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    Luncheon Seminars Provide Timely Knowledge

    The Schemel Forum’s World Affairs Luncheon Seminars explore our nation’s relationship to the world, the value of a liberal arts education, the true meaning and power of citizenship, insights into the constitutional powers of our three branches of government, and the impact of cybercrime and what can be done about it.
    August 27, 2018

    In an era marked by feelings of confusion and powerlessness, The Schemel Forum’s World Affairs Luncheon Seminars at The University of Scranton offer local residents understanding and hope. During the fall semester, experts in their fields will explore the value of a liberal arts education, the true meaning and power of citizenship, insights into the constitutional powers of our three branches of government, and the impact of cybercrime and what can be done about it.

    The series begins on Tuesday, Sept. 18, with “Why College?,” presented by William M. Sullivan, Ph.D., senior scholar at New American Colleges and Universities and visiting professor at the Center for the Study of Professions at Oslo and Akerskhus Universities in Norway. “The uncertainties of our times demand a widening of perspective and a stronger sense of social responsibility, which are traditional goals of liberal learning,” said Dr. Sullivan, who will discuss why a strong liberal arts/professional studies education equips students for a successful and meaningful life. “Against the threat of contracting awareness and the shrinkage of solidarity, value-centered higher education can provide a source of hope.” The seminar will take place in the Kane Forum of Edward Leahy Hall.

    On Monday, Oct. 1, Elzbieta Matynia, Ph.D., professor of sociology and liberal studies and director of the Transregional Center for Democratic Studies at the New School for Social Research, will present “Democracy Dies in Darkness.” She will discuss why the performative dimension of democracy – being and acting like a citizen – is a local project trying to free itself from dogmatism and vertical power pressures. The seminar will take place in the Rose Room of Brennan Hall.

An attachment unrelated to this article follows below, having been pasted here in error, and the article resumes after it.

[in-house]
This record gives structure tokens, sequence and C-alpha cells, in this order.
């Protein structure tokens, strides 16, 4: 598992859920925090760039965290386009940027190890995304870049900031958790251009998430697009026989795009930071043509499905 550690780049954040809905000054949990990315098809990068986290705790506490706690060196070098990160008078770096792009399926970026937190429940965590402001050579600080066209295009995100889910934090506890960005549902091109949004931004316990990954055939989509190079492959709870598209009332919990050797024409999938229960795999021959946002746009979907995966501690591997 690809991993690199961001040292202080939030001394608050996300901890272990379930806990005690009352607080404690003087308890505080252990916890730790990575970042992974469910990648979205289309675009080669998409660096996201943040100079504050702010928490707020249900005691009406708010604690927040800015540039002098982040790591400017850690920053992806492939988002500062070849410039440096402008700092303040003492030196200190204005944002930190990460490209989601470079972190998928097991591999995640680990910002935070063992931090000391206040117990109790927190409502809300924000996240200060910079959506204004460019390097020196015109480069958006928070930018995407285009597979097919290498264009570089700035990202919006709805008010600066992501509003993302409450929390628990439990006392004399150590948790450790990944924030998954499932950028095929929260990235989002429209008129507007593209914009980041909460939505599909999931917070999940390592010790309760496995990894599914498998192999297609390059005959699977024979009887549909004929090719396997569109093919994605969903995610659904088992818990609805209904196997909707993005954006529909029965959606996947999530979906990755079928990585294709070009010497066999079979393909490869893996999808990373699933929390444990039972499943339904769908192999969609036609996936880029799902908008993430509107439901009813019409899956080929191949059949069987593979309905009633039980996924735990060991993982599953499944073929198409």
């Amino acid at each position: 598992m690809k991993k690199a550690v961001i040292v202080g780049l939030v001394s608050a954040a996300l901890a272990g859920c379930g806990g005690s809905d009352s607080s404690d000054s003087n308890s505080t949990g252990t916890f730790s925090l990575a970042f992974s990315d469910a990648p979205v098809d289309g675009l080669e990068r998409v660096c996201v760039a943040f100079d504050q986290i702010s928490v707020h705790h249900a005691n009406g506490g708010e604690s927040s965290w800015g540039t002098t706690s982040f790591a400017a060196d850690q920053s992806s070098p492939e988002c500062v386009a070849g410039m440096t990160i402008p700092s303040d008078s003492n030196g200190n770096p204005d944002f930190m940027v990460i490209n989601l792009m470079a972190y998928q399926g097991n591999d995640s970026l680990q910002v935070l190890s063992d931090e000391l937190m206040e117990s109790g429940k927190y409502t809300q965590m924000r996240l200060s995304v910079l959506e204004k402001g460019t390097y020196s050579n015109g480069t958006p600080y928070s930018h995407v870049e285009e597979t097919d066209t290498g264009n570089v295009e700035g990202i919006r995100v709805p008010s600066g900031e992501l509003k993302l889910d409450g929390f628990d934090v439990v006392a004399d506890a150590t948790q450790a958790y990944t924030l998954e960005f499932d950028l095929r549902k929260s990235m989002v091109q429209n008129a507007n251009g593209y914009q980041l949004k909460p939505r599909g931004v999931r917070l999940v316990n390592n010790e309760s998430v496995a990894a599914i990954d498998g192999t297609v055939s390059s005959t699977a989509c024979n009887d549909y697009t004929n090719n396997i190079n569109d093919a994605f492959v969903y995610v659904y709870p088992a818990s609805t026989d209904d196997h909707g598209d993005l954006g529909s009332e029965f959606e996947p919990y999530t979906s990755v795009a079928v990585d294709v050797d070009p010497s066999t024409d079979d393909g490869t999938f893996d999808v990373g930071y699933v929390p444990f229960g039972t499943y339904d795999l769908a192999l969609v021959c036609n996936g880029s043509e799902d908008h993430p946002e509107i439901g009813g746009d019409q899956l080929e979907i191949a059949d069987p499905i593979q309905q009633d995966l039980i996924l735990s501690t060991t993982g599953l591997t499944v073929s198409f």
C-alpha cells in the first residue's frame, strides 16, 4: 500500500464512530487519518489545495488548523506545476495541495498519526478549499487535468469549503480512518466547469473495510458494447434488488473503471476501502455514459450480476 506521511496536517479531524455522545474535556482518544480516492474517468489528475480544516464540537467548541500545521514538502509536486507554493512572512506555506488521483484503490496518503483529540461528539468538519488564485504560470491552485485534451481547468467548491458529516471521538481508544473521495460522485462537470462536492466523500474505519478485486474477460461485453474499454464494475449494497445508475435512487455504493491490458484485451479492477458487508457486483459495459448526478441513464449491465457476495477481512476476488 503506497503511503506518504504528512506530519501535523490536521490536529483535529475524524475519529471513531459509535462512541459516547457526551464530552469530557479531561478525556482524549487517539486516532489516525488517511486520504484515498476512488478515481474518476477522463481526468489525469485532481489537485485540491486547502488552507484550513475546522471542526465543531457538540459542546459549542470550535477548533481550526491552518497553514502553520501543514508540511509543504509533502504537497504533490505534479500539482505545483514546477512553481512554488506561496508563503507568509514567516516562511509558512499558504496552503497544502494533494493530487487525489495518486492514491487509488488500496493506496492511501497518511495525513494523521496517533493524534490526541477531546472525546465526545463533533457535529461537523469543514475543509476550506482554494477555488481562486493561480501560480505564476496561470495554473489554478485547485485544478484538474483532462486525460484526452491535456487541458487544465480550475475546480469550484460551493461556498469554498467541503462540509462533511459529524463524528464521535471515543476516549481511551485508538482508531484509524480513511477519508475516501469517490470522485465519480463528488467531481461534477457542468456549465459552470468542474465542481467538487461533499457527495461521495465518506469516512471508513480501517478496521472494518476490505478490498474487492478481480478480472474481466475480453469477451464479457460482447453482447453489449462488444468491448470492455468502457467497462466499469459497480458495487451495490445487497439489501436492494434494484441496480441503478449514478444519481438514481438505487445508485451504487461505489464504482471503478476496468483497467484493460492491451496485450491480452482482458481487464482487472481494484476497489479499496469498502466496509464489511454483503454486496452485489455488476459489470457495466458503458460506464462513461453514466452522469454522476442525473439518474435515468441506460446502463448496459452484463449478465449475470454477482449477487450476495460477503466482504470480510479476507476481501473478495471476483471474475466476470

Emily Wilson, Ph.D., professor of classical studies and chair of the Program in Comparative Literature and Literary Theory at the University of Pennsylvania, will present “Translating The Odyssey: How and Why” on Wednesday, October 17. She will discuss her process in creating a new verse translation of Homer’s The Odyssey and explain how her translation differs from others currently available in English. The seminar will take place in the Rose Room of Brennan Hall.

    On Thursday, Oct. 25, Eric Schnurer, president of Public Works, LLC, a national public policy consulting firm advising state and local governments, will present “You Can Do Anything.” He will discuss the many ways that citizens can effect change. The seminar will take place in the Rose Room of Brennan Hall.

    On Wednesday, Nov. 7, Morey Myers, Of Counsel, Myers, Brier and Kelly, will present “Going to War: Who Calls the Shots?” The U.S. Constitution authorizes Congress to declare war, yet in our history of hundreds of military encounters, it has happened rarely. He will discuss the role of Congress, the President and the Supreme Court throughout our history in the decision to go to war. The seminar will take place in the Rose Room of Brennan Hall.

    The fall series will conclude on Tuesday, Nov. 13, when Michael Greenberger, J.D., law professor and founder and director of the University of Maryland Center for Health and Homeland Security, will present “Cybercrime: A Global Weapon of Mass Destruction.”

    Especially when sponsored by Russia, China, North Korea and Iran, these “acts of war” against the U.S. are potentially more dangerous than the 9/11 attacks or the attack on Pearl Harbor. However, our government’s response to threatened cyber-attacks on our national security has been weak.

    “This discussion will focus on specific actions that must be taken immediately by the U.S. and its allies, our state and local governments, our private and non-profit sectors, and, perhaps even more importantly, by you and me,” said Dr. Greenberger, who will provide attendees an opportunity to ask questions and give their own insights. The seminar will take place in the Rose Room of Brennan Hall.

    The World Affairs Luncheon Seminar series is sponsored by Munley Law.

    All seminars include a buffet lunch and run from noon to 1:30 p.m. Participants can register to attend one luncheon for $20 per person or $30 per couple, or for the entire series of six luncheons for $110 per person or $160 per couple (Schemel Forum members attend free).

    To register, contact Alicen Morrison, Schemel Forum assistant, at 570-941-6206 or alicen.morrison@scranton.edu. For more information on Schemel Forum programs and memberships, contact Sondra Myers, Schemel Forum director, at 570-941-4089 or sondra.myers@scranton.edu.

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